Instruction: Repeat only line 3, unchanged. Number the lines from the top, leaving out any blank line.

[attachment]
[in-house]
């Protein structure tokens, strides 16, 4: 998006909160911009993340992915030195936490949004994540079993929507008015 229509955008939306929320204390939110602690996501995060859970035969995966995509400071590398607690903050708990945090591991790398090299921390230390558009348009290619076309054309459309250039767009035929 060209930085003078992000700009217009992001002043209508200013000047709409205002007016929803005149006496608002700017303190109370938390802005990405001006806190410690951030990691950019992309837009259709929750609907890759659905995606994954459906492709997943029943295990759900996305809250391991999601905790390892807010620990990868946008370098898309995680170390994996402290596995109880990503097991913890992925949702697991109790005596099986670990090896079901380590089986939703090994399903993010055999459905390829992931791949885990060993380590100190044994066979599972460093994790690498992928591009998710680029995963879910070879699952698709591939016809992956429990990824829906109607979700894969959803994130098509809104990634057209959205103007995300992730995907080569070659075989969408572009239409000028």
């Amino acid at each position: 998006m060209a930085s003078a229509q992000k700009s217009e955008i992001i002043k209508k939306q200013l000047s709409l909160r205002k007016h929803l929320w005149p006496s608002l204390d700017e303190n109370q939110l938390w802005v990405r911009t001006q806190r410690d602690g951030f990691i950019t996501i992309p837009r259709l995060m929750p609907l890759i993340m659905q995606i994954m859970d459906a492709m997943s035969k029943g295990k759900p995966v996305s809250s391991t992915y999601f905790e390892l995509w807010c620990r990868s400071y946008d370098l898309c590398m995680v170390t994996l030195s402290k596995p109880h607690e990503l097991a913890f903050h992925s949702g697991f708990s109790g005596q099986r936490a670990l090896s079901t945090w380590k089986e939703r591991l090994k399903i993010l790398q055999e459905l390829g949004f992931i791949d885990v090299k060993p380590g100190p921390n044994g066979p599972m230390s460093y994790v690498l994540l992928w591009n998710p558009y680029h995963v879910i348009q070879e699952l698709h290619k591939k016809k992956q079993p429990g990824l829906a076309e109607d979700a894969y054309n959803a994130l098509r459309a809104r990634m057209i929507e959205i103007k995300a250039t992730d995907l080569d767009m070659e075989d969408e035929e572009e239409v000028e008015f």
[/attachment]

């Amino acid at each position: 998006m060209a930085s003078a229509q992000k700009s217009e955008i992001i002043k209508k939306q200013l000047s709409l909160r205002k007016h929803l929320w005149p006496s608002l204390d700017e303190n109370q939110l938390w802005v990405r911009t001006q806190r410690d602690g951030f990691i950019t996501i992309p837009r259709l995060m929750p609907l890759i993340m659905q995606i994954m859970d459906a492709m997943s035969k029943g295990k759900p995966v996305s809250s391991t992915y999601f905790e390892l995509w807010c620990r990868s400071y946008d370098l898309c590398m995680v170390t994996l030195s402290k596995p109880h607690e990503l097991a913890f903050h992925s949702g697991f708990s109790g005596q099986r936490a670990l090896s079901t945090w380590k089986e939703r591991l090994k399903i993010l790398q055999e459905l390829g949004f992931i791949d885990v090299k060993p380590g100190p921390n044994g066979p599972m230390s460093y994790v690498l994540l992928w591009n998710p558009y680029h995963v879910i348009q070879e699952l698709h290619k591939k016809k992956q079993p429990g990824l829906a076309e109607d979700a894969y054309n959803a994130l098509r459309a809104r990634m057209i929507e959205i103007k995300a250039t992730d995907l080569d767009m070659e075989d969408e035929e572009e239409v000028e008015f």